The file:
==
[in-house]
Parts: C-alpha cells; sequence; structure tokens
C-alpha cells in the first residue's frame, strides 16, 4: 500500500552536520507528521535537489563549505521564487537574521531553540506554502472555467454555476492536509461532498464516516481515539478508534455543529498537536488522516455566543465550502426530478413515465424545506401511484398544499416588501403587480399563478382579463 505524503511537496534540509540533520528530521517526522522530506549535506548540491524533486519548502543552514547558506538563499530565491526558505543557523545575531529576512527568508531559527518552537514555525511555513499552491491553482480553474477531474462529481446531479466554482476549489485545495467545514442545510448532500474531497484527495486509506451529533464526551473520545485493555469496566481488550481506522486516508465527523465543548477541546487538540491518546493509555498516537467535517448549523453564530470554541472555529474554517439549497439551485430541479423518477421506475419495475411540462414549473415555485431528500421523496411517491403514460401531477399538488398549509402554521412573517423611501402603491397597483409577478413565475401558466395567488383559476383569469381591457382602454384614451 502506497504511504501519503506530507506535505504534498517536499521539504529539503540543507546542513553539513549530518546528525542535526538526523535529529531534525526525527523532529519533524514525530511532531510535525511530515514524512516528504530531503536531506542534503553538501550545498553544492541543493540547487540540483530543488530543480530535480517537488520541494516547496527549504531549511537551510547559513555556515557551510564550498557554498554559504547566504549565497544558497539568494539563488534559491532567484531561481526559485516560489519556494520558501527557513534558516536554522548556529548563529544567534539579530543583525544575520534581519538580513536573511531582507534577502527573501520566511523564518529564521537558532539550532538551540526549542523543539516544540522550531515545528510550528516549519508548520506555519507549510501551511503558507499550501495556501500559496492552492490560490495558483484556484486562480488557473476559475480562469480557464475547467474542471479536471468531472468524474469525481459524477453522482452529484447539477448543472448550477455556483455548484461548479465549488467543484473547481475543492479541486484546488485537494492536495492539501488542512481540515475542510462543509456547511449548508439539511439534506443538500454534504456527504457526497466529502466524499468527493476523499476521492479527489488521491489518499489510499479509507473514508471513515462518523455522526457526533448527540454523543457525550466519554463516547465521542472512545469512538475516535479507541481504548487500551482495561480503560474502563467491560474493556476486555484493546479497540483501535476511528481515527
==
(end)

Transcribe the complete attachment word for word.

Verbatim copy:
[in-house]
Parts: C-alpha cells; sequence; structure tokens
C-alpha cells in the first residue's frame, strides 16, 4: 500500500552536520507528521535537489563549505521564487537574521531553540506554502472555467454555476492536509461532498464516516481515539478508534455543529498537536488522516455566543465550502426530478413515465424545506401511484398544499416588501403587480399563478382579463 505524503511537496534540509540533520528530521517526522522530506549535506548540491524533486519548502543552514547558506538563499530565491526558505543557523545575531529576512527568508531559527518552537514555525511555513499552491491553482480553474477531474462529481446531479466554482476549489485545495467545514442545510448532500474531497484527495486509506451529533464526551473520545485493555469496566481488550481506522486516508465527523465543548477541546487538540491518546493509555498516537467535517448549523453564530470554541472555529474554517439549497439551485430541479423518477421506475419495475411540462414549473415555485431528500421523496411517491403514460401531477399538488398549509402554521412573517423611501402603491397597483409577478413565475401558466395567488383559476383569469381591457382602454384614451 502506497504511504501519503506530507506535505504534498517536499521539504529539503540543507546542513553539513549530518546528525542535526538526523535529529531534525526525527523532529519533524514525530511532531510535525511530515514524512516528504530531503536531506542534503553538501550545498553544492541543493540547487540540483530543488530543480530535480517537488520541494516547496527549504531549511537551510547559513555556515557551510564550498557554498554559504547566504549565497544558497539568494539563488534559491532567484531561481526559485516560489519556494520558501527557513534558516536554522548556529548563529544567534539579530543583525544575520534581519538580513536573511531582507534577502527573501520566511523564518529564521537558532539550532538551540526549542523543539516544540522550531515545528510550528516549519508548520506555519507549510501551511503558507499550501495556501500559496492552492490560490495558483484556484486562480488557473476559475480562469480557464475547467474542471479536471468531472468524474469525481459524477453522482452529484447539477448543472448550477455556483455548484461548479465549488467543484473547481475543492479541486484546488485537494492536495492539501488542512481540515475542510462543509456547511449548508439539511439534506443538500454534504456527504457526497466529502466524499468527493476523499476521492479527489488521491489518499489510499479509507473514508471513515462518523455522526457526533448527540454523543457525550466519554463516547465521542472512545469512538475516535479507541481504548487500551482495561480503560474502563467491560474493556476486555484493546479497540483501535476511528481515527